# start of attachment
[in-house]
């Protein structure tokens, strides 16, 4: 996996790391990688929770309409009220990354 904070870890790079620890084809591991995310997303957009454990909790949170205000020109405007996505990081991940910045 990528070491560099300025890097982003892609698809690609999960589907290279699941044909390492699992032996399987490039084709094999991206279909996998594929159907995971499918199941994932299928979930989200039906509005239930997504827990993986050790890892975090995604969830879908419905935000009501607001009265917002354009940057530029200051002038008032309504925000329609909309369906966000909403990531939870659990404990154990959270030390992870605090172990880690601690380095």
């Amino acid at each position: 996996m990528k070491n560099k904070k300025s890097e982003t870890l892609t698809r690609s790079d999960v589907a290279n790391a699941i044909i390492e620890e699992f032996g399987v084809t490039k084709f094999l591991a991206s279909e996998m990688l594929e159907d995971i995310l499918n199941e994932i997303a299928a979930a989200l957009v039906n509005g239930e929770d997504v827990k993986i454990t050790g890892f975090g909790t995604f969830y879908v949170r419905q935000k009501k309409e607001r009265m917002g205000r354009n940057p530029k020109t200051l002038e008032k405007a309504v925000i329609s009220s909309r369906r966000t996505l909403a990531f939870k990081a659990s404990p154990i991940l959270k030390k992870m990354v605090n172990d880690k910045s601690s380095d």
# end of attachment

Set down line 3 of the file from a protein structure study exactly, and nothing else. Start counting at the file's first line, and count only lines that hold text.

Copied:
């Amino acid at each position: 996996m990528k070491n560099k904070k300025s890097e982003t870890l892609t698809r690609s790079d999960v589907a290279n790391a699941i044909i390492e620890e699992f032996g399987v084809t490039k084709f094999l591991a991206s279909e996998m990688l594929e159907d995971i995310l499918n199941e994932i997303a299928a979930a989200l957009v039906n509005g239930e929770d997504v827990k993986i454990t050790g890892f975090g909790t995604f969830y879908v949170r419905q935000k009501k309409e607001r009265m917002g205000r354009n940057p530029k020109t200051l002038e008032k405007a309504v925000i329609s009220s909309r369906r966000t996505l909403a990531f939870k990081a659990s404990p154990i991940l959270k030390k992870m990354v605090n172990d880690k910045s601690s380095d």